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Performance Tuning in ActionSctipt 3.0

Yesterday I went through this nice document by Gray Grossman (creator of ActionScript) which talks about some easy tips and tricks to boost the runtime performance of your code. Too my surprise I was not following any of the three tips he has mentioned.

Promotoion of Numeric types – An array in Actionscript is nothing but a hash so an access to any element in the array is used as a key to find the value. This happens everytime you write something like array[f]. But in AS an array access is faster if the key is a int/uint. To take advantage of this one can just force the access to be index based rather then key based by type coercion of the index. This can be done by accessing the value as array[(int(f)]. Isn’t this a cool, neat and nice way?

Common Subexpression Elimination – Common Subexpression elimination is compiler optimization techinique which is employed by almost all the matured compilers. What they do is they cache some of frequently occuring common subexpressions and provide the result from the cached values but sometimes the language semantics do not allow compiler to deploy this optimization while generating code. As rightly pointed out by the author because in actionscript we have concept of getters and setters a getter/setter subexpression cannot be eliminated.Let’s say you have a property p in your AS class C and you have defined getters/setters for the property like this:

public function get p():*
return _p;

public function set p(value:*):void
_p = value;
pDirty = true

In the code if you access this property using the getter the compiler is bound not to eliminate the subexpression. But if you are using _p you are safe.

One more such example is of array.length

for (var i:int=0; i<array.length; i++)


Here also compiler can’t eliminate a.length and thus it is advisable to use:

var n:int = array.length
for (var i:int=0; i<n; i++)


Method Closures– AS is based on ECMAScript specification and thus it allows nested functions. An example could be:

public function f()
var g:Function = (function (args:Array)
trace(“I am in g”);

But having a nested function costs. For each nested function, the outer function has to create an activation object which has some performance and memory impact.
Now what are these memory impacts? Whenever a function is executed a activation object is created for the call. In lay man terms it is actually pushing all the arguments, the return address on the stack. Thus an activation object stores all these things along with all the local variable declarations. Along with this a scope chain is also created that contains an ordered list of objects that Flash Player checks for identifier declarations. Thus each function has a scope chain property (internal property) associated with it. The scope chain goes up until it reaches the global object.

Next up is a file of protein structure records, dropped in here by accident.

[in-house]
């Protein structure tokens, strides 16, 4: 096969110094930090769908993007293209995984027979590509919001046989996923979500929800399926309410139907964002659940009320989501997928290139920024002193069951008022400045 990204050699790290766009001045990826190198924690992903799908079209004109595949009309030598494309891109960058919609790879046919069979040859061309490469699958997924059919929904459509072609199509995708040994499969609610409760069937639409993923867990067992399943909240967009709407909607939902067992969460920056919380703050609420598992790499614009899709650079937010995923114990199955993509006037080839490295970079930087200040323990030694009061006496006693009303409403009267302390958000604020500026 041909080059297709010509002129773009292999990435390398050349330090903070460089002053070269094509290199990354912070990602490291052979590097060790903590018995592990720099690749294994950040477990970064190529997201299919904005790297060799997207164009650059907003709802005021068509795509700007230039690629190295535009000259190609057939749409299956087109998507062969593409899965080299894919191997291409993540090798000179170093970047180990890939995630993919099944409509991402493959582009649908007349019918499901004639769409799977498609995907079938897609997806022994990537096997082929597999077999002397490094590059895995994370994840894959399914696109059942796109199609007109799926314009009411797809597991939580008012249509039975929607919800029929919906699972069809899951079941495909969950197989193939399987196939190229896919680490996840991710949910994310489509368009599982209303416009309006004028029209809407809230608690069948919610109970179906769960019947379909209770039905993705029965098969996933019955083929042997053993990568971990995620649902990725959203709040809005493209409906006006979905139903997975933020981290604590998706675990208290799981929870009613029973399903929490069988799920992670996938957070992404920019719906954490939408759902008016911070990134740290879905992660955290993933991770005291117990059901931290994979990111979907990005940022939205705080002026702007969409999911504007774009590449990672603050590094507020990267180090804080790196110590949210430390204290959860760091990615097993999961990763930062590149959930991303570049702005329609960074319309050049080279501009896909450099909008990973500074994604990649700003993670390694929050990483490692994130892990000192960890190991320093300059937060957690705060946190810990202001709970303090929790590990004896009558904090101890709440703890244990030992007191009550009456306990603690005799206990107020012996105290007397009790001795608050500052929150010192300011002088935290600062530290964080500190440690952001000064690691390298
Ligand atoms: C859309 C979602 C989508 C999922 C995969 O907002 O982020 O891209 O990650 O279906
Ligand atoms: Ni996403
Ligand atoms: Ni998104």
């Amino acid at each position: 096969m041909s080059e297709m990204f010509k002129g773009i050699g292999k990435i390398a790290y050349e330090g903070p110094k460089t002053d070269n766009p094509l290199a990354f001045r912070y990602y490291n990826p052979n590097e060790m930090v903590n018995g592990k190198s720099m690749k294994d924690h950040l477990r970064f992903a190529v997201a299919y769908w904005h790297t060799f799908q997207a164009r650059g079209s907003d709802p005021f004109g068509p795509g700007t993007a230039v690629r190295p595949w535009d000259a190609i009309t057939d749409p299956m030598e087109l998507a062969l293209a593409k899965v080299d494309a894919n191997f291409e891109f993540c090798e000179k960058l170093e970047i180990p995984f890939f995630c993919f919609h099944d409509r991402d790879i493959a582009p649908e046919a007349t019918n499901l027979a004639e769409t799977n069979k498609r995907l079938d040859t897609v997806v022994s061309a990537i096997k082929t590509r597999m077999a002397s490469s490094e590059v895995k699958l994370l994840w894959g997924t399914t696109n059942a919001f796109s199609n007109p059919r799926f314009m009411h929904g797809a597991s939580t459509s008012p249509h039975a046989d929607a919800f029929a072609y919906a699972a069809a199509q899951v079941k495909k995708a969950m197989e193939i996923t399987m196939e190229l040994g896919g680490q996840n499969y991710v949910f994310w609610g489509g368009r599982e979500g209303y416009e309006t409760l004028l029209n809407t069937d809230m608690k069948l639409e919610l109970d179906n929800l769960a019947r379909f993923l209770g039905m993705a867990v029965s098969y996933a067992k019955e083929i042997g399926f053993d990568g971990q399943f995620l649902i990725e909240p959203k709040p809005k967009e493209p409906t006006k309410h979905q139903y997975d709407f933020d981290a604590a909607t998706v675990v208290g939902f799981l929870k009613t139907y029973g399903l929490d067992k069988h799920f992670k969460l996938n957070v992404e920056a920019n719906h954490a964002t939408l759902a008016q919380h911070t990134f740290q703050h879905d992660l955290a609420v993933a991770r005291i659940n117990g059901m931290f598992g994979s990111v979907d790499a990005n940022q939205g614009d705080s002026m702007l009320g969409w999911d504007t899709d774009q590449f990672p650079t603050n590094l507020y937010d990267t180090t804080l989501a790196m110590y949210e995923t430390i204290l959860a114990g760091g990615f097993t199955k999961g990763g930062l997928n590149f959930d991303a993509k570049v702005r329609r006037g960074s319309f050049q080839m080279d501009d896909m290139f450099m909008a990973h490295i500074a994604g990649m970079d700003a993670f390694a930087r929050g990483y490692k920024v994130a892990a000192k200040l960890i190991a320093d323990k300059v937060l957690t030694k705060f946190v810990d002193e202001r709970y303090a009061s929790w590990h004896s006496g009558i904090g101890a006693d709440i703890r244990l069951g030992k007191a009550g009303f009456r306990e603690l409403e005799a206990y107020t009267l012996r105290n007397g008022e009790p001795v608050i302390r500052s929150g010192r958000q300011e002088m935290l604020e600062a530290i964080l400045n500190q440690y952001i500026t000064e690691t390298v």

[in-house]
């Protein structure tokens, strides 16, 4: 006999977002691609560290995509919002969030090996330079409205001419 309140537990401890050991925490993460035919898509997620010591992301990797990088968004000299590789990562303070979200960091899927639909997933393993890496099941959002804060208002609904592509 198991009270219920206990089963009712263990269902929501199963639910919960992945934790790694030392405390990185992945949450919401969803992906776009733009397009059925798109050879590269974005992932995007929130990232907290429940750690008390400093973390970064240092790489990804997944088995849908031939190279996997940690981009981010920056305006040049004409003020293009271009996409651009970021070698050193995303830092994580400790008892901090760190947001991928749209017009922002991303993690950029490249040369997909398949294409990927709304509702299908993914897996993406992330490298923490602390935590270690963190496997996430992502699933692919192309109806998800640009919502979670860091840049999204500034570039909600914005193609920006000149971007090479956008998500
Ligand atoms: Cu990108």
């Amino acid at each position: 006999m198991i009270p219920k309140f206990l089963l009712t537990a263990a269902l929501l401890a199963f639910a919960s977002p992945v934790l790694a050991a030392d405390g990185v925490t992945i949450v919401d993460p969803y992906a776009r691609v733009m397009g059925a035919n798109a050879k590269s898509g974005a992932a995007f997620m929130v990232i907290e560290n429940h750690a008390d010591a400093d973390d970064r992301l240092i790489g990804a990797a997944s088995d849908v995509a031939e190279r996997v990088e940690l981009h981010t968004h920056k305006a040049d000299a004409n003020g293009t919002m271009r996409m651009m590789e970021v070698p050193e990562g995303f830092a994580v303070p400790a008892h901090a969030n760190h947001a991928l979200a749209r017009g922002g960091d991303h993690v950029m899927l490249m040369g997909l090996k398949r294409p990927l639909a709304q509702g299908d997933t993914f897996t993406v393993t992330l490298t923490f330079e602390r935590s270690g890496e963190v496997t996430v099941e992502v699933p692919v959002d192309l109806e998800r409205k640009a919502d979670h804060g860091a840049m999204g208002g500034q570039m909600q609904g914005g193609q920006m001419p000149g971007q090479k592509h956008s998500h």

Coming back to nested functions, in case of such declarations not only there is an overhead of an extra storage for activation object, the increase in length of the scope chain increases the scope of the function and thus player’s job of scope-resolution increases which hurts performance.

Thus, next time your code execution can become really slow if you just don’t bother!!!


Filed under: actionscript

4 Responses

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  2. Levan says:

    can you elaborate on following comment:

    “activation object which has some performance and memory impact.”

    is it relative to? ?
    what does it mean “some” is it a lot or insignificant?

    “length of the scope chain” – so what would be the length of scope chain if that function would be outside of the outer function would it be significantly less?

    IMHO “performance implication outlines above regarcing function closures” are such insignificant that parsing a “The quick brown fox jumps over the lazy dog” into byte array would be slower that that.

    For example:
    have you looked at usage of closures in Flex Framework? do you see performance impact in flex applications vs pure AS based apps? I personally don’t see and if there is any tradeoff greatly outweighs magnitude of performance impact.
    especially now when average citizen has dual core CPU Machines.

  3. Levan says:

    ont he side Note, (sorry for additional commment, I just realized that point now )
    to achive any arbitrary usecase functionality which requires or “is good candidate” to use closures, without them it will most likely require some additional, helper,transfere etc … variables, or even functions, so from that angle margin of difference isability vs performance of closures is even smaller.

  4. Marcy says:

    I don’t like the sound of all those lists he’s making – it’s like fetching too multitudinous notes at philosophy; you feel you’ve achieved something when you haven’t.

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